When Bridges Collape : Understanding Before Blame

My heart goes out to those affected by the tragic collapse of the I35W bridge in Minneapolis. And, for all of the rest of us, this is a scary thing. I remember the 1989 California Earthquake, when the Cyprus Structure collapsed. This was also close to the time of Rush Hour— which may have been a bit early as people were going home to watch the World Series game. Quite a number of people were killed there as the upper deck of the two-deck section of freeway collapsed on the lower deck. I know that visions of that haunted me for years; I'd been on the upper deck of that freeway that very morning, driving back down to college at the end of a fall break. (Ironically, I wasn't supposed to be; my sister and I cluelessly drove on the wrong freeway, and had to correct for it later.) It was only the next day when I realized that my Dad was in fact on that freeway heading north, and was just before the Cyprus Structure when it collapsed. His main workplace was in another direction, but he had been south of Oakland at a jobsite. He got off of the freeway to pick up a bottle of wine, and was there when the earthquake hit. (I related this to people in West Dorm, the famous party dorm, and they said, "See! It's good to drink, saves your life!")

My sincere hope is that rescue efforts in Minnesota will proceed as efficiently and as effectively as possible, that those who are missing will be found alive, and that the families of those who were injured or killed will find comfort.

When we're past that stage, I hope that we place a much greater emphasis on understanding what went wrong than we do on finding somebody to blame. When something like this happens, we all feel fear and shock and anger. It's so tempting to want to find a target of that anger— to find somebody whose fault it was. I suspect that in this case the fault will not be so obvious. And, in any event, understanding what went wrong is more important, so that hopefully we can figure out if there's anything we can do to stop similar things from happening in the future. One of the classic things we always talk about in introductory Physics classes is the Tacoma Narrows Bridge, which catastrophically collapsed in 1940. Because of that accident, we learned something about the various resonant modes that one must take into account when designing a bridge. Who knows if there will be anything as relatively straightforward as that with this collapse— but once the disaster recovery is over, I sure hope that we are able to place more emphasis on figuring out what happened, than deciding whom or what to blame.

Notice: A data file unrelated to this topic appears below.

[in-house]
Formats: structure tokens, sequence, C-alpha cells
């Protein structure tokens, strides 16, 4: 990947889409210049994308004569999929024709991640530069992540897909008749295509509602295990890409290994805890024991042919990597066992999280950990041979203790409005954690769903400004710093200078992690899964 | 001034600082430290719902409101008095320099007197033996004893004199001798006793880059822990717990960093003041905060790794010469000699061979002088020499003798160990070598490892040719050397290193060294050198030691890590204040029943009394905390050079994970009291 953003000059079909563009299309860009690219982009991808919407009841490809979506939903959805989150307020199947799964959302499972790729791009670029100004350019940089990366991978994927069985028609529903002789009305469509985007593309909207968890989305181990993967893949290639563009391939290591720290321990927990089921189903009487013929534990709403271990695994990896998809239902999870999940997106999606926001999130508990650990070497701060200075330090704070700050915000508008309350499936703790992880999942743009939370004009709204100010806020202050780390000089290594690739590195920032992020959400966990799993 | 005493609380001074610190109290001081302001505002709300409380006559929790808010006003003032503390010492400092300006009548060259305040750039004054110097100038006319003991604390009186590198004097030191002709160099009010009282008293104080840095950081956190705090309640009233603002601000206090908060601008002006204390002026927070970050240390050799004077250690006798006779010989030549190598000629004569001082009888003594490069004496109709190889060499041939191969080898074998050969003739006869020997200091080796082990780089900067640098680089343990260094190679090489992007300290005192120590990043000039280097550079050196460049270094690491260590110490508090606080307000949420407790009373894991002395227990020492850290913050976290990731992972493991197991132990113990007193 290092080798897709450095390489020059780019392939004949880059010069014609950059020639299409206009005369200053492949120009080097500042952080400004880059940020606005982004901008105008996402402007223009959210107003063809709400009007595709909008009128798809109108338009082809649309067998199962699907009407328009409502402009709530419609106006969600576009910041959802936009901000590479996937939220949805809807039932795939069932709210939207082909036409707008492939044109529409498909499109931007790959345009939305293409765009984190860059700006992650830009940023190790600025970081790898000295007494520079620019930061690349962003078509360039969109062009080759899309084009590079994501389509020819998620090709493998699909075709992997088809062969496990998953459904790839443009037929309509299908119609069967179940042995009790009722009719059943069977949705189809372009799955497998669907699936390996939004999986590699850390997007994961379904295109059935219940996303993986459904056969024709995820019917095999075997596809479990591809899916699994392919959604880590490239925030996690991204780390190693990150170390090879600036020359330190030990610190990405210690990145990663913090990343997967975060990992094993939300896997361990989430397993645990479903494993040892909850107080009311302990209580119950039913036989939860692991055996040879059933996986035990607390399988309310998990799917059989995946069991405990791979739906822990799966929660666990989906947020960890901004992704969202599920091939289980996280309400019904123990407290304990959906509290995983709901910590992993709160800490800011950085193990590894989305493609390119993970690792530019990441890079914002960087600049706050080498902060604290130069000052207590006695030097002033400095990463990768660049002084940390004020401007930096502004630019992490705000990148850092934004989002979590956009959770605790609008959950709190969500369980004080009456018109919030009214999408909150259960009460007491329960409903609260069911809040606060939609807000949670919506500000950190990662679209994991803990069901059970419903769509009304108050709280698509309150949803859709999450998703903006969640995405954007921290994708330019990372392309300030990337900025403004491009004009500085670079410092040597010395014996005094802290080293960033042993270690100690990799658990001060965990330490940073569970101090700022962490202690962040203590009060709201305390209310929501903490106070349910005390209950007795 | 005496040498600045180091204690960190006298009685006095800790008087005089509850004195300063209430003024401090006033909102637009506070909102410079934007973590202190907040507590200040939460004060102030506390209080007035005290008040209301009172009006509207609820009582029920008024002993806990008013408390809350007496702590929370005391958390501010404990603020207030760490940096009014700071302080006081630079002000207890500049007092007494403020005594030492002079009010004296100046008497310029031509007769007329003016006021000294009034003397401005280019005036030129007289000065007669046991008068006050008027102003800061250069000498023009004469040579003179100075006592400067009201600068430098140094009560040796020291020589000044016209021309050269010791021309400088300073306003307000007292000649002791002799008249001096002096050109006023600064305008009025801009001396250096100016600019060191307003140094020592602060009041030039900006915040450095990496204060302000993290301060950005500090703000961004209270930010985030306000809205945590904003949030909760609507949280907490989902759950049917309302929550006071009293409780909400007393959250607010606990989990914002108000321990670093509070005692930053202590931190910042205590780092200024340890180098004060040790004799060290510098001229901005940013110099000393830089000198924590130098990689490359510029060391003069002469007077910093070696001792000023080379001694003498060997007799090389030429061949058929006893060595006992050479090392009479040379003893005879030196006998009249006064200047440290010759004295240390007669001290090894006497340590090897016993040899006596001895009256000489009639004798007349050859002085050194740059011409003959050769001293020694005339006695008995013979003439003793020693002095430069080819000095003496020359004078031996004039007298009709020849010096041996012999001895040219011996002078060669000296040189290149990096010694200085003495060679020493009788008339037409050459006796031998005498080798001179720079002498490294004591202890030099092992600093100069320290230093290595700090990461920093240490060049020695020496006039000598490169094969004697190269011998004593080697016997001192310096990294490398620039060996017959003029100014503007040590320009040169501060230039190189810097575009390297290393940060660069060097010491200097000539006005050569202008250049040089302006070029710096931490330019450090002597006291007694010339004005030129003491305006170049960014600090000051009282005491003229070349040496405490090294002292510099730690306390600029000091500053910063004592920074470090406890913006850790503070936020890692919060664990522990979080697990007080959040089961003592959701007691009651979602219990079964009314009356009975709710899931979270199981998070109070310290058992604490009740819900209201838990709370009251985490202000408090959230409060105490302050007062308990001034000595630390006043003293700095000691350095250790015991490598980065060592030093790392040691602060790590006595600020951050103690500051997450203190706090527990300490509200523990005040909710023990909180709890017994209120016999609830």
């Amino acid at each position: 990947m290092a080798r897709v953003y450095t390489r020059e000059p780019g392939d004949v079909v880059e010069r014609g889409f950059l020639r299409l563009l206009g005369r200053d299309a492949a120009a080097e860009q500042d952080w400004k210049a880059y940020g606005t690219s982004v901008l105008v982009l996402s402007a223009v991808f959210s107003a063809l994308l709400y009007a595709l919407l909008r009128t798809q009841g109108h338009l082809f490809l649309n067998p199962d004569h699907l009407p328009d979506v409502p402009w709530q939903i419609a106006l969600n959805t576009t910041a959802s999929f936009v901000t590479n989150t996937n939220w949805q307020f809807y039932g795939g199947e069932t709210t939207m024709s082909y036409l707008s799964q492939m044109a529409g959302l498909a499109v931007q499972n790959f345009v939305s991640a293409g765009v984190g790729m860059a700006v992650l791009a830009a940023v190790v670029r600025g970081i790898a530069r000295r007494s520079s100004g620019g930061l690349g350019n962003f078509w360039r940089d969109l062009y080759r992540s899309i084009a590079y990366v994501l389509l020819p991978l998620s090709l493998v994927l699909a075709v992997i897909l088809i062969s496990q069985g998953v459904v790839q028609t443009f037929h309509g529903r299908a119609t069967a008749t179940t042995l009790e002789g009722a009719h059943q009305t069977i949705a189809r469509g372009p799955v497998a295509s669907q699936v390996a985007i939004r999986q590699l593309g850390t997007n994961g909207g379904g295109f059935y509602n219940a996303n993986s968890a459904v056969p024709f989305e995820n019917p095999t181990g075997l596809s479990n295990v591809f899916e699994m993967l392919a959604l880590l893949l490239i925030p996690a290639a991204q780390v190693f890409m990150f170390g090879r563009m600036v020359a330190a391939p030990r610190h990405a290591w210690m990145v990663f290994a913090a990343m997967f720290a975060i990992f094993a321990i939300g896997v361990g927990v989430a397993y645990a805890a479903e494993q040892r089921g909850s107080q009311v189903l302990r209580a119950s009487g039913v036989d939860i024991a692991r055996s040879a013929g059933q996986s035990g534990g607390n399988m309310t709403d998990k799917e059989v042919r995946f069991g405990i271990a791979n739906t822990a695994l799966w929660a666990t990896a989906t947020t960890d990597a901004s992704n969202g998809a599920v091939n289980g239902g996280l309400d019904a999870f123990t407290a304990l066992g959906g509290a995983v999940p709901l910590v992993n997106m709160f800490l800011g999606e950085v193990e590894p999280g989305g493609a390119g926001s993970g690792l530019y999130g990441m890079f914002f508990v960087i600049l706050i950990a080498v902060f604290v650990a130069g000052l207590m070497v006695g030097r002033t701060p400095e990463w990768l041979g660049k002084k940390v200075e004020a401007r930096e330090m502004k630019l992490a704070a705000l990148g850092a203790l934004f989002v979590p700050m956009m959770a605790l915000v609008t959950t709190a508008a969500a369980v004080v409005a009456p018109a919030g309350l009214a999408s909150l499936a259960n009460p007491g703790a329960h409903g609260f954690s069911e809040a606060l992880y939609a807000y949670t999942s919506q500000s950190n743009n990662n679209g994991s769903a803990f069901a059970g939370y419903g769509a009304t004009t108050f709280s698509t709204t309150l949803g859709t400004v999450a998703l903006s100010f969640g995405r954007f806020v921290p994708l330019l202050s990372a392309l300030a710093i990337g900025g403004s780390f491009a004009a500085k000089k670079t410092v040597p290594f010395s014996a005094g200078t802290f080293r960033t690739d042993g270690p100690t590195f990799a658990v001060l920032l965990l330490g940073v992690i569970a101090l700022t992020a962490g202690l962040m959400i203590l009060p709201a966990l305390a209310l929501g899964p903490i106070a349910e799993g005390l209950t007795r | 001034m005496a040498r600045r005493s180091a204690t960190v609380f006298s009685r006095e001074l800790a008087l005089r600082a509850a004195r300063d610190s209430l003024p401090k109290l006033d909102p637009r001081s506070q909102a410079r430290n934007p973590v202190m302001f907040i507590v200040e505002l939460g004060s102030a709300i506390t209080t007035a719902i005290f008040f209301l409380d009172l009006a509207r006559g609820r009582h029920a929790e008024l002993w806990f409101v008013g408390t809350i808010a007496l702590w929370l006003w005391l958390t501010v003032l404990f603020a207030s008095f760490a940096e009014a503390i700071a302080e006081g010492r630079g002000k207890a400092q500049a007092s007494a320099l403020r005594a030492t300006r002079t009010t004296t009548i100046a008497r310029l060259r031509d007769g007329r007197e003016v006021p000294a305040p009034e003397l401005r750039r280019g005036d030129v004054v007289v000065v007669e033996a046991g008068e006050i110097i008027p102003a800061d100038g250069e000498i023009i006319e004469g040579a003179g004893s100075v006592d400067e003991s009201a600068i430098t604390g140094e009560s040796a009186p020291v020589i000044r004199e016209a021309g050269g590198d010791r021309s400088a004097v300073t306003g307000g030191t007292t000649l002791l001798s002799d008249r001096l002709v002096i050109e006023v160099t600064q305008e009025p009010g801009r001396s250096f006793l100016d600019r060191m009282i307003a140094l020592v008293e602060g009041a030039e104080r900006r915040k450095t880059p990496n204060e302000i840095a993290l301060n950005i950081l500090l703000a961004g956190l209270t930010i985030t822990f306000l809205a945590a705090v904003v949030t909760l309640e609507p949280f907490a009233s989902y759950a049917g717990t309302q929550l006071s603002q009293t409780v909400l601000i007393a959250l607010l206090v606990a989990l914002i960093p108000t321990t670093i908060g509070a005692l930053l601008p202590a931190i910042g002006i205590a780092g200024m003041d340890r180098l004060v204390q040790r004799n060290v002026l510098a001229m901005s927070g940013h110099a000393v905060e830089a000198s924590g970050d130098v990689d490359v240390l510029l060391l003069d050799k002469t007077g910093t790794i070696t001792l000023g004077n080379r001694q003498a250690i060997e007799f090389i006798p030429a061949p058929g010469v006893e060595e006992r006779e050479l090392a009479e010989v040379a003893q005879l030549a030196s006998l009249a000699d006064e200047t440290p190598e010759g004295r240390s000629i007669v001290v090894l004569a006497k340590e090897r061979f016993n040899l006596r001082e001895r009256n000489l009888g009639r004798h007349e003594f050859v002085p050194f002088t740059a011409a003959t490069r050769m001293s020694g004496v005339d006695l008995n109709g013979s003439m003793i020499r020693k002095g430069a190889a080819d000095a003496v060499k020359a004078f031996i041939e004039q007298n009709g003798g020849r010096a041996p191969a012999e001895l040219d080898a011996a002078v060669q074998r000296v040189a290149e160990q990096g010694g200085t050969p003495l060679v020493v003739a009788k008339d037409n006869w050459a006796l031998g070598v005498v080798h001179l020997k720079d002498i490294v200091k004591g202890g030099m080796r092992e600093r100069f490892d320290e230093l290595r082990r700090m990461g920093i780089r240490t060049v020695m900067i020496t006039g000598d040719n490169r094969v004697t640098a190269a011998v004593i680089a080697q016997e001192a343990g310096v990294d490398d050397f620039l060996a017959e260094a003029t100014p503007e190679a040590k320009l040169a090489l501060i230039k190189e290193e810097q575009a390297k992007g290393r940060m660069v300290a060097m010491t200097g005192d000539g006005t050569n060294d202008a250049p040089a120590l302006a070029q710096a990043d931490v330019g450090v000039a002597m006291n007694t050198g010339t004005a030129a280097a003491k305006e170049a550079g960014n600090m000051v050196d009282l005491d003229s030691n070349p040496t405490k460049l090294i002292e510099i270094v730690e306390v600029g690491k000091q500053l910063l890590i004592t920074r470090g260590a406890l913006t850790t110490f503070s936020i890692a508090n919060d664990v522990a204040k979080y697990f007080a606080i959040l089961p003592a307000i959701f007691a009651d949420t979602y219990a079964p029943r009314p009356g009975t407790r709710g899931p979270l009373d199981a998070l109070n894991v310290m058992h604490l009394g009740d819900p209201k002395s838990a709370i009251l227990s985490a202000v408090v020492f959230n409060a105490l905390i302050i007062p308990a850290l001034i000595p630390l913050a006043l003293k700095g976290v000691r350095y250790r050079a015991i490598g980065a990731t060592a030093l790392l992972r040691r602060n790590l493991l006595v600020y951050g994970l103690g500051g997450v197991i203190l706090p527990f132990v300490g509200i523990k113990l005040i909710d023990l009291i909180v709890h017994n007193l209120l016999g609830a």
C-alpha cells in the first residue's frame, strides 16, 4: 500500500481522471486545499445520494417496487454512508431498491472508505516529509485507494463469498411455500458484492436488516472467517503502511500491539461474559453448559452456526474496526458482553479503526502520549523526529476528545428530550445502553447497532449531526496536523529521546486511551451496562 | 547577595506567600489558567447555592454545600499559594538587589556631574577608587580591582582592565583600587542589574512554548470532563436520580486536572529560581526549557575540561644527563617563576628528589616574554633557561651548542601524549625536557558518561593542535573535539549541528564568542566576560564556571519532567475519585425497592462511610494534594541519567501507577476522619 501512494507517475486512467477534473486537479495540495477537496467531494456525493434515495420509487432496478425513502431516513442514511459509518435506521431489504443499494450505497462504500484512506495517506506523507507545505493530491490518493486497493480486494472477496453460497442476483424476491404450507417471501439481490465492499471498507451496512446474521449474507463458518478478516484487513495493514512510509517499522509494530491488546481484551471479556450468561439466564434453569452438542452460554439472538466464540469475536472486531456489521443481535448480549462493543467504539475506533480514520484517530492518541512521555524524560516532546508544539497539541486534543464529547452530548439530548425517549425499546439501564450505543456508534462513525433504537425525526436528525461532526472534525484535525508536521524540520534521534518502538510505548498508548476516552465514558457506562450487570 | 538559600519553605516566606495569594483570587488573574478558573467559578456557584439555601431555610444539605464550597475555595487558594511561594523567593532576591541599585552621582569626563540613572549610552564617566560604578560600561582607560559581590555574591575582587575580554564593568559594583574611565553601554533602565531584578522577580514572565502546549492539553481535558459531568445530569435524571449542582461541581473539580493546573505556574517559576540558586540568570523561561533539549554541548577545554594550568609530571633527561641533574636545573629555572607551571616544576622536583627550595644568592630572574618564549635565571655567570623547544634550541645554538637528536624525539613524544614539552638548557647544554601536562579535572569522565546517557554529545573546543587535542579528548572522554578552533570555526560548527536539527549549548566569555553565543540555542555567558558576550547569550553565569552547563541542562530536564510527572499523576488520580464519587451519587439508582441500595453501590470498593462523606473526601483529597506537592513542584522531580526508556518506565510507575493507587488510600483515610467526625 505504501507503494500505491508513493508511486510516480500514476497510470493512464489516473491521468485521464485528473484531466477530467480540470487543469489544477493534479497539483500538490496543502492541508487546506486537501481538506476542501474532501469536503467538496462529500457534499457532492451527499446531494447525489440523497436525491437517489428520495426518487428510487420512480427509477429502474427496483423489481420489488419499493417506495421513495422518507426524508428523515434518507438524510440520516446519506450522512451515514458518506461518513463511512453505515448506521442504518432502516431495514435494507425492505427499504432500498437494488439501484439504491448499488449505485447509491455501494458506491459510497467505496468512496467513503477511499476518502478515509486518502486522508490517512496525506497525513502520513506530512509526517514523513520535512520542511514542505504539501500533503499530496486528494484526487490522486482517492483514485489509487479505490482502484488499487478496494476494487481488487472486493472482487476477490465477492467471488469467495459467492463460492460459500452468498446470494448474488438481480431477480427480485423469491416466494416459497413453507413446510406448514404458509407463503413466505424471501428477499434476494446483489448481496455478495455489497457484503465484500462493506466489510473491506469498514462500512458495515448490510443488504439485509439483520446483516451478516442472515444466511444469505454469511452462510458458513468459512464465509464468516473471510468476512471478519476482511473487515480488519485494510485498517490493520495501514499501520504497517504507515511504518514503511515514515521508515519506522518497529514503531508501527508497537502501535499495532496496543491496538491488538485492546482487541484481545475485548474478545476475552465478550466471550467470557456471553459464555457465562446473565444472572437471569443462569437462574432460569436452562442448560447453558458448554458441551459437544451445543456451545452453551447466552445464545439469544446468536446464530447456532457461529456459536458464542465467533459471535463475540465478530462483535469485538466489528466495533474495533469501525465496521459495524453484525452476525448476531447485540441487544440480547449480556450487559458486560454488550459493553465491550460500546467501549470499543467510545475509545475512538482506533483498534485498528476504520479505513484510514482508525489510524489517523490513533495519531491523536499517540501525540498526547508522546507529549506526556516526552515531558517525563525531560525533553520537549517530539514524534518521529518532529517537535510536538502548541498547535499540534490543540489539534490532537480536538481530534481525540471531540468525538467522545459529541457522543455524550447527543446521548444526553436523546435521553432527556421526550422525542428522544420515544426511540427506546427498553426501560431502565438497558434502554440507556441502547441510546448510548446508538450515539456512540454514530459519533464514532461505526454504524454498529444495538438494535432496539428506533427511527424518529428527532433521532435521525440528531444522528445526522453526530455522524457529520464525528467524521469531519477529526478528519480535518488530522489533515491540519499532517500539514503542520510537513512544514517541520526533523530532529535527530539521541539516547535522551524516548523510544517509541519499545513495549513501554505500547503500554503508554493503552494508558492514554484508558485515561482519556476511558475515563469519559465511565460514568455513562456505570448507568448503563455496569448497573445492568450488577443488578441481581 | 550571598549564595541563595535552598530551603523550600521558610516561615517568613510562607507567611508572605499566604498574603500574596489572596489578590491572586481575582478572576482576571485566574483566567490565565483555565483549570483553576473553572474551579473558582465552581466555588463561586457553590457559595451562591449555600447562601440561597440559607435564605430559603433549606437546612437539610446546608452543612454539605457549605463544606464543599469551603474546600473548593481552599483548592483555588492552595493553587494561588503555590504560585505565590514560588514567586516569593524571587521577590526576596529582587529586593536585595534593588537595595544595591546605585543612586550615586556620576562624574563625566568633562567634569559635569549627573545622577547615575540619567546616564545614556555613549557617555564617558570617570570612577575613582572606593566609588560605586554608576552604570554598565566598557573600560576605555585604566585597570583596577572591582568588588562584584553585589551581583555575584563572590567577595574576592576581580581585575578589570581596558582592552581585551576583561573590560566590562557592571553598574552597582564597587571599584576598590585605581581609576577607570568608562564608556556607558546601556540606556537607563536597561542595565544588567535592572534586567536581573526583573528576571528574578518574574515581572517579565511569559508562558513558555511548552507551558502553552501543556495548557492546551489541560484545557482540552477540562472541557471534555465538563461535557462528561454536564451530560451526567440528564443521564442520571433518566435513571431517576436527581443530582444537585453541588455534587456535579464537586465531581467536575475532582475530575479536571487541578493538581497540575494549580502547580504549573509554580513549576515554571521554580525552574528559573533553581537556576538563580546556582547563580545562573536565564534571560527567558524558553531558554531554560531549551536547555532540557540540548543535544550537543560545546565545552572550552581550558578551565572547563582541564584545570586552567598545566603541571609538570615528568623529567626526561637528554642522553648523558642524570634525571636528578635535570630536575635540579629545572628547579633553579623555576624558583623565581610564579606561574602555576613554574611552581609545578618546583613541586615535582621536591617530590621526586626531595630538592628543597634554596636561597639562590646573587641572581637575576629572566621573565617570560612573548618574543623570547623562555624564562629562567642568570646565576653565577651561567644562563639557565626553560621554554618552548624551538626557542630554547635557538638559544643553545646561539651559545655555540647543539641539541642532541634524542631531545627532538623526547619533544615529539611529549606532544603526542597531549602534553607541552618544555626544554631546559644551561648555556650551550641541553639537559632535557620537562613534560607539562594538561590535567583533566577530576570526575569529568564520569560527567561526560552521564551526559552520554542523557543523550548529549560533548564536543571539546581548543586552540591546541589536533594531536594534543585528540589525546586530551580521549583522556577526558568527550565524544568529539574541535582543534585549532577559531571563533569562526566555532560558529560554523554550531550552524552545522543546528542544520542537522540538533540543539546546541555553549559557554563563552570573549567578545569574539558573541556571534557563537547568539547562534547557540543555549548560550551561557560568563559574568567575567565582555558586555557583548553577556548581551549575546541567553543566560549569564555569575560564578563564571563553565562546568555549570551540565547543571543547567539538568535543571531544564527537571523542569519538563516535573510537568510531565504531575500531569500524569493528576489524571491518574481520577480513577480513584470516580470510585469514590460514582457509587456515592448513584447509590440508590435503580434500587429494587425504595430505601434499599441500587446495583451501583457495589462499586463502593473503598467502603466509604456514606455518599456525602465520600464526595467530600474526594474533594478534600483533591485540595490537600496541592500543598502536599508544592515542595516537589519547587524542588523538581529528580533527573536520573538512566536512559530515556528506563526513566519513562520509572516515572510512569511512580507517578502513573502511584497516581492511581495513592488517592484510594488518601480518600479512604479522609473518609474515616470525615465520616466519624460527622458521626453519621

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My limited understanding is that the understanding what went wrong part is already starting to become clear: the bridge was aging and deteriorating, well behind schedule for repairs, and was being worked on when the accident happened. The likely culprits, as far as I have heard, are severe lack of maintenance over the course of more than a decade, and/or a construction accident. I am sure the investigation will tell how much the construction had to do with the collapse...

There's no way that all of that's fully set right now. My point is that we should do the investigation and figure out what went wrong before jumping to say that (favorite group we don't like) was responsible.


The papers over here has "experts" claiming that these types of boxed bridges are seldom used here, because they aren't sturdy and robust - easier to move and easier to collapse. And that in a country without hurricanes, large tornadoes (far north) or large earth quakes (old plate).

Don't know if it is to reassure or if it is a reality behind. But if it's true maybe bad construction codes, more than bad maintenance, is the basic cause.

By Torbjörn Larsson, OM (not verified) on 02 Aug 2007 #permalink

I suspect the situation here will probably be much more straightforward than the Tacoma Narrows bridge. That one is a fun physics/engineering example because it is so dramatic, and complicated in an interesting way. But it is complicated, enough so that I would hesitate to discuss it in an intro physics class -- students would be sure to remember the images but I doubt they'd remember the explanation. The better students will probably remember it as an example of resonance as in the forced pendulum, which it really wasn't.

Shocking, and we hear that there are tens of thousands of bridges of a similar kind. Kinda makes one worry about them... but then that also means that tens of thousands of such bridges have not collapsed, for decades. So I'm guessing that nothing's perfect, and that one in tens of thousands, over decades, is actually pretty safe. So regarding reasons, maybe that one bridge was just unlucky?

So regarding reasons, maybe that one bridge was just unlucky?

Perhaps -- but if it turns out that there's some correctable flaw, even if a very minor one, it's worth correcting.